On Sunday the Archbishop of Westminster marked the beginning of the Year of Mercy

Cardinal Vincent Nichols opened the Door of Mercy in Westminster Cathedral on Sunday to mark the beginning of the Year of Mercy.

Cardinal Nichols was joined by the Cathedral Chapters and the Chaplains of the Cathedral for the opening that took place during Vespers, with the congregation invited to follow them through the Holy Door.

Pope Francis began the Jubilee Year of Mercy, which will end on November 20 2016, by opening a Holy Door at St Peter’s Basilica on December 8. Holy Doors were opened throughout cathedrals and churches in the UK and the rest of the world on Sunday.

In the Diocese of East Anglia Bishop Alan Hopes opened the Holy Door at St John the Baptist Cathedral in Norwich and invited the 400-strong congregation, which included representatives from every parish in the Diocese, to walk through it with him.

A second Holy Door was also opened at the Slipper Chapel at the National Shrine of Our Lady in Walsingham by Shrine Rector, Mgr John Armitage.

Bishop Alan Hopes opens the Holy Door at

Bishop Alan Hopes opens the Holy Door at St John the Baptist Cathedral (Diocese of East Anglia)

Speaking in a Catholic Bishops’ Conference Advent podcast, Bishop Hopes said: “The Year of Mercy is a wonderful opportunity to reflect on the whole idea of mercy both in the scriptures and in the liturgy of the Church. And particularly the way in which compassion, love and mercy should be part of the church’s pastoral care of the people of God and those on the margins.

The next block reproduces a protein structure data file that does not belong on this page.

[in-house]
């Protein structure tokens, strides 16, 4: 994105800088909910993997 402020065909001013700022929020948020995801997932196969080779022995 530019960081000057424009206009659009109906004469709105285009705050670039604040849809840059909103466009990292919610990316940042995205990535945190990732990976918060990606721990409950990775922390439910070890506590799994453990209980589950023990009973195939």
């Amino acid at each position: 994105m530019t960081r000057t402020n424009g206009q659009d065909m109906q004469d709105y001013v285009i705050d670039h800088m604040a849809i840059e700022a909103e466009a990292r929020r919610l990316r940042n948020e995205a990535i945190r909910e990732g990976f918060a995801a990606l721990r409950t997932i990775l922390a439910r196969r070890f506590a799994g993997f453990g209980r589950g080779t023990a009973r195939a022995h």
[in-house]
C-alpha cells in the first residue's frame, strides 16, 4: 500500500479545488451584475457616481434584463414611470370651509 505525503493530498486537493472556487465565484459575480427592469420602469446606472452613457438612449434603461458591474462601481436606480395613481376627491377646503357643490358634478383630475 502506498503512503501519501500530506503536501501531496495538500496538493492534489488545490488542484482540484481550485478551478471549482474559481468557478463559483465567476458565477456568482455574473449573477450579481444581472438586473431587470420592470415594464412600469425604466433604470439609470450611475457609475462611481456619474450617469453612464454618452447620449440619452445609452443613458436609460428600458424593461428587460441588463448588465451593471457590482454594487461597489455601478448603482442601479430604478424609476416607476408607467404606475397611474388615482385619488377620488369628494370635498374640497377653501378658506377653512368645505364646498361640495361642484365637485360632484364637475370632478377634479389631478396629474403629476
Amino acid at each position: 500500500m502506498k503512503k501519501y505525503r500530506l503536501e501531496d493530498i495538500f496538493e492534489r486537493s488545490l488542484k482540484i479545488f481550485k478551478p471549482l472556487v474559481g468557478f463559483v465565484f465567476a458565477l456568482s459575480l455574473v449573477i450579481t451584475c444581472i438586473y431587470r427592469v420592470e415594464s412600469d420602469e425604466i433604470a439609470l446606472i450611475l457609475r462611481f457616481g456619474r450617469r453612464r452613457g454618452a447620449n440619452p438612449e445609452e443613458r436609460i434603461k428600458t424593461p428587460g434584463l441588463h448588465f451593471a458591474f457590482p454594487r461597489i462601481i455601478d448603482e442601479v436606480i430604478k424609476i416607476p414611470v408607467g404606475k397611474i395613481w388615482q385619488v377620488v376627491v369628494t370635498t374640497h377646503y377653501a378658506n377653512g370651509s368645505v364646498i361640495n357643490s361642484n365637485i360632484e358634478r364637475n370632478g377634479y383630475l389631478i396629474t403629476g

“The main Holy Door within the Diocese at the Cathedral of St John the Baptist in Norwich will be open all year for people to make pilgrimage and walk through it.”

He added: “Going through the Holy Door is such an important thing. It is the opening into the very heart of God’s mercy really. People will be encouraged to make the pilgrimage through the door, make their confession (there will be priests in the Cathedral to hear them), and think about some of the spiritual and corporal works of mercy that they can carry out in their own lives.”

Bishop Hopes also revealed that during the Year of Mercy he will be visiting each of the 11 prisons across his diocese to celebrate Mass and the Sacrament of Reconciliation with the prisoners.